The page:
The Future of Governing
University Press of Kansas, 2001 - 260 pages
Global politics have been transformed by revolution and reformation in the last two decades. As political systems crashed or teetered precariously and entire governments and national boundaries dissolved, even the relatively stable industrialized democracies have been forced to reorganize their governments in the face of the increasing discontent of their citizens. Peters provides a concise and insightful guide to the fundamental ideas underlying these reform movements and their future impact on governance.
This revised edition includes three new chapters that add valuable analysis and perspective to current debates surrounding the political and administrative change in less-developed countries, the deficiencies of public administration theory, and the ways in which reform begets further reform and creates a belief in the desirability of continuous reform.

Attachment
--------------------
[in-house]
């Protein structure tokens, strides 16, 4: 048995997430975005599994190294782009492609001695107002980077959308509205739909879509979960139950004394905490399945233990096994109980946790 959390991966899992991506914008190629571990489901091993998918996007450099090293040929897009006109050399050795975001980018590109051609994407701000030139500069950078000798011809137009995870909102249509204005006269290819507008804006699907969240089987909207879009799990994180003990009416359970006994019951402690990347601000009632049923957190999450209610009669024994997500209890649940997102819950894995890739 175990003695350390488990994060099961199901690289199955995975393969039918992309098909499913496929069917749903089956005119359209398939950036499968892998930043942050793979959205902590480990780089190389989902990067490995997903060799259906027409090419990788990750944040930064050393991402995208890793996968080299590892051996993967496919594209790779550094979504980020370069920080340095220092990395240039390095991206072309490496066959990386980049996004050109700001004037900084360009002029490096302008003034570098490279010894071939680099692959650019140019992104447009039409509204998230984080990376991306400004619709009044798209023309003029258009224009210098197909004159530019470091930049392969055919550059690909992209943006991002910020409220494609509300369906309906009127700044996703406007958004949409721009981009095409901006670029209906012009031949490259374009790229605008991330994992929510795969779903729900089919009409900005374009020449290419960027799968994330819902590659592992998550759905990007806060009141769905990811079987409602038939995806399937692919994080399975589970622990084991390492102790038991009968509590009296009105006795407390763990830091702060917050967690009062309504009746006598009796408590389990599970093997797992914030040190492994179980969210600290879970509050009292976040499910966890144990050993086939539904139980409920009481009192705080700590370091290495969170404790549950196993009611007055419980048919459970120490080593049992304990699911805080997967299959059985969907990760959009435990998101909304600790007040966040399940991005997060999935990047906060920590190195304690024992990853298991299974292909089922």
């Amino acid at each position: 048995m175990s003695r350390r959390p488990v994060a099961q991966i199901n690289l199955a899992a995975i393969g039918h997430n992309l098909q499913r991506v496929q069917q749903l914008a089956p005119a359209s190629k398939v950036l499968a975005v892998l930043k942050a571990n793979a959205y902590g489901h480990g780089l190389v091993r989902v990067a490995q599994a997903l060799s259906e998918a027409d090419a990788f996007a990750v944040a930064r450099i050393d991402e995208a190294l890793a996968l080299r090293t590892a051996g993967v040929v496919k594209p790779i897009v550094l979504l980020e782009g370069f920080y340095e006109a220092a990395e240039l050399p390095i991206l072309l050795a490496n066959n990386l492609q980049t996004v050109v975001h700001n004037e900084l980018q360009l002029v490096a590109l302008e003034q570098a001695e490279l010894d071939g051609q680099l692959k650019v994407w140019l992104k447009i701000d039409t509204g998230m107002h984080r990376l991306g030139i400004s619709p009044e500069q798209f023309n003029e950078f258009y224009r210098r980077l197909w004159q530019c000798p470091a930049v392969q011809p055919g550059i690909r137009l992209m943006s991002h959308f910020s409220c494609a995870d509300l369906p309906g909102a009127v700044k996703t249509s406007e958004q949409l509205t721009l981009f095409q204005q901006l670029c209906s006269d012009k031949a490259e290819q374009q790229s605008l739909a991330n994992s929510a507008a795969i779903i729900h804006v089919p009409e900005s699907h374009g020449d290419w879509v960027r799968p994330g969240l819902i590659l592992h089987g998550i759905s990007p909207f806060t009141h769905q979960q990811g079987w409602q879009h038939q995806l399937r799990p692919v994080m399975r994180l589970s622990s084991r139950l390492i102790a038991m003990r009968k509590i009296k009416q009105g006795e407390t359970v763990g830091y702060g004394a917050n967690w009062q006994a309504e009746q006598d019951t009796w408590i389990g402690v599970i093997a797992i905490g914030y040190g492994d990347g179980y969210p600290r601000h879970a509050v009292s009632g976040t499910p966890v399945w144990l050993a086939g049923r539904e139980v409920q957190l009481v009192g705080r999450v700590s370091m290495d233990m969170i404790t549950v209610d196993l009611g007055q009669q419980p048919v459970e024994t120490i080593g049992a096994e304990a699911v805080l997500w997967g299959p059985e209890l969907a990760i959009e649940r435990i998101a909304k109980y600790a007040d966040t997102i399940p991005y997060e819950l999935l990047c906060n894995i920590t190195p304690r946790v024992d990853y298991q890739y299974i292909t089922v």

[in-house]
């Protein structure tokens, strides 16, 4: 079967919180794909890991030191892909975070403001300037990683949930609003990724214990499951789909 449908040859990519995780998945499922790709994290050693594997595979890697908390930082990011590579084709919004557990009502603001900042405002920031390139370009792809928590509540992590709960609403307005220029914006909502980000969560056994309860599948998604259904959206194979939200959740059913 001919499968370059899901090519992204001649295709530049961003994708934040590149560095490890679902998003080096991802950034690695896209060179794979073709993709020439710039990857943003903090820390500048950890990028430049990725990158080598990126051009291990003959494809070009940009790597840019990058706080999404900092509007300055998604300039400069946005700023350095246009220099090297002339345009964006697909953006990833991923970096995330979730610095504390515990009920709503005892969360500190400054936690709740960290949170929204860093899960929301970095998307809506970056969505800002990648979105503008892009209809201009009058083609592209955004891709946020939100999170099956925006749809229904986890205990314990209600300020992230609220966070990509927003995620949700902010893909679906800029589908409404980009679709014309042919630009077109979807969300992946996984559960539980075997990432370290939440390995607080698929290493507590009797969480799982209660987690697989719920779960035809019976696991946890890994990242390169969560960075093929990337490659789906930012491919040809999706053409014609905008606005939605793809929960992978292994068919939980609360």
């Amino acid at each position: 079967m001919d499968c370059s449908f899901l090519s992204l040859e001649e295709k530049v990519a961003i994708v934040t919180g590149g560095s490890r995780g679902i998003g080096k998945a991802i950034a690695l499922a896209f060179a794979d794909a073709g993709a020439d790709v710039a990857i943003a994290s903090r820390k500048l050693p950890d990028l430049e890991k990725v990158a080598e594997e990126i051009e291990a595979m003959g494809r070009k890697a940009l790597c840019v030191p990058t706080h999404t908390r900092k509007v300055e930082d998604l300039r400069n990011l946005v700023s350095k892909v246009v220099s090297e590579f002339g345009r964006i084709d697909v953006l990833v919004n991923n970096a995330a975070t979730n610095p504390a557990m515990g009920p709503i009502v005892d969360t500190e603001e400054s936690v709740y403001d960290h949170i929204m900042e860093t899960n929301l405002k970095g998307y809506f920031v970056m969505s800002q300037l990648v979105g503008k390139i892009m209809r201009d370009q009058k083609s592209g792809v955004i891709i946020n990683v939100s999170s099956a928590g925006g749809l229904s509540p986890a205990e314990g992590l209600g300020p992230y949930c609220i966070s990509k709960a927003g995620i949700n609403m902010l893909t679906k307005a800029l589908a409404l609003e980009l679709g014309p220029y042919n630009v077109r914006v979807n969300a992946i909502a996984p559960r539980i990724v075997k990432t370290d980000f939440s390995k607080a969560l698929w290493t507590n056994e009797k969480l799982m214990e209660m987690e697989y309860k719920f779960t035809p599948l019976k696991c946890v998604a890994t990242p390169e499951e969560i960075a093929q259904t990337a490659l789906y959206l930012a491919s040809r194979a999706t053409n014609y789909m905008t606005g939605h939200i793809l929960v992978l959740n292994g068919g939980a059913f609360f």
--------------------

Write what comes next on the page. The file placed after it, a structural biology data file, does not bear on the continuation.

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Rather than thinking about individual gain and individual power in formal political
structures , the citizen should think first about the impact of policy on the
community , however defined , and about how the community can be more
Congressional “ micro - management ” ( Gilmour and Halley 1994 ; Wilson 1994b
) of individual programs , as well as of the public sector as a whole , has limited
the flexibility and adaptability of federal programs , with the blame then being ...
The organization may operate in a more fluid environment , but the individual
employees may remain under control from above . Further , the logic within this
approach appears to be that of deregulating managerial activities in the pursuit of
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Market Models for Reforming Government
The Participatory State
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